That’s really what the Black Swan theory is about – When you look at enough highly unlikely possibilities, the combined chance that at least one of them will happen is actually very high. Of course it’s impossible to predict which unlikely chance will come up – except as a random guess – but unlikely things occur all the time. A friend is fond of saying, “All that probability shows is how unlikely it was for the thing that just happened to occur.”
You’re probably all familiar with the “bell curve” – also known as a “normal distribution”. Basically, “average” and near-average results are the most common, while very low and very high results are rarer. The problem is that our minds are not wired very well for understanding randomness. As a result, we tend to overemphasize the high probabilities and underestimate the lower ones. If we roll two dice, if we expect them to total 6, 7, or 8, we’ll be right a lot, but still wrong more than half the time. If we note that the stock market has historically risen 8-10% per year, we may find ourselves expecting our stock holdings to go up 9% next year… but as we’ve seen, the fluctuations that make up that total trend can be huge, and there’s no guarantee the trend will continue. The outliers – strings of low-probability random results – actually happen quite a lot and can make life very interesting.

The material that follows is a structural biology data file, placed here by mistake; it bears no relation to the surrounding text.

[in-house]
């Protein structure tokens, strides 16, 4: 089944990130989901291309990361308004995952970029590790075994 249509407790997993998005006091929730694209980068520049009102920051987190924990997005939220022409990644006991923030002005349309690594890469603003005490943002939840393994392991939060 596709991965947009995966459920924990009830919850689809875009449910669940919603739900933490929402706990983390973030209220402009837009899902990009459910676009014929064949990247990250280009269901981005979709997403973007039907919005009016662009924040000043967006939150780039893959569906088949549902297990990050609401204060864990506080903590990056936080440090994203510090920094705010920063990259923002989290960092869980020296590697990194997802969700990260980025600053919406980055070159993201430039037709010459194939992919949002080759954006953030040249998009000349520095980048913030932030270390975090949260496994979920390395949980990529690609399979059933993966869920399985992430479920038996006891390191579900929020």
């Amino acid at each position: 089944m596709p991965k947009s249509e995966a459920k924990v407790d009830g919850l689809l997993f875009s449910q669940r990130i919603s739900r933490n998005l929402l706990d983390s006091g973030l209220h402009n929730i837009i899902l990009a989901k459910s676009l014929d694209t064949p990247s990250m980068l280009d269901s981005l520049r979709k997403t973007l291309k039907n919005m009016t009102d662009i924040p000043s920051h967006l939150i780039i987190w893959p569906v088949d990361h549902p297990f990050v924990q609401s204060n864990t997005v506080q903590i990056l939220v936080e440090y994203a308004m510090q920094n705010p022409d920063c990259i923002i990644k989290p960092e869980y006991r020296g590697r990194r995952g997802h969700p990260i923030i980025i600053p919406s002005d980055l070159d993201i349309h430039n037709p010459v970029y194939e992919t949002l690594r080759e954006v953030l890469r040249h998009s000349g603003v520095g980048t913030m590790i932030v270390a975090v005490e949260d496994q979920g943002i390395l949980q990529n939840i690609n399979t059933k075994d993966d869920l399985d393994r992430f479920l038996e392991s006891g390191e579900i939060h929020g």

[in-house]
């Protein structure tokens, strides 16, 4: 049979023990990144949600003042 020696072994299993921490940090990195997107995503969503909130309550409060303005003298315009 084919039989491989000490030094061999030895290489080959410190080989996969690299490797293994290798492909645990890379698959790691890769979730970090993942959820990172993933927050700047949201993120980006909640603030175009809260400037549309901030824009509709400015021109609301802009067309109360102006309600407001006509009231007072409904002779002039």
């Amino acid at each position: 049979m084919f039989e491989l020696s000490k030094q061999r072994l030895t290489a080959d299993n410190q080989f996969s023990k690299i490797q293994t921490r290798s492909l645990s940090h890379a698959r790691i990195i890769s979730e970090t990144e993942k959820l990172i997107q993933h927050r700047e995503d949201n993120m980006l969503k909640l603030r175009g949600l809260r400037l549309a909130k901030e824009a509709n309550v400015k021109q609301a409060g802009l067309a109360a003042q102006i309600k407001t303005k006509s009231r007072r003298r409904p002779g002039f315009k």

Patterns in Chaos
Our brains are programmed to look for and recognize patterns. This is a valuable survival trait, but has the unfortunate side-effect that we tend to see patterns where there are none. We tend to think that a heavily-downloaded song must be good. It might be, but it’s just as likely that it got a few extra downloads early from fans or random chance, then after that benefited from the snowball effect of others assuming that its early success was meaningful.
A related phenomenon is the “confirmation fallacy,” which basically says that we see what we expected to see. Sneaky researchers did a blind taste test of cola brands. First they asked the 30 participants which they preferred – Pepsi or Coke. They then tasted both colas, and 21 out of 30 found they liked the brand they had said they preferred. However, the researchers had switched the bottles, putting Coke in the Pepsi bottle and vice versa. In another test, researchers put the same wine into five bottles with price tags ranging from $10 to $90. The $90 bottle got much higher ratings than the $10 bottle. We tend to believe “authority”, in this case, that the $90 wine must be better for them to be able to charge that much.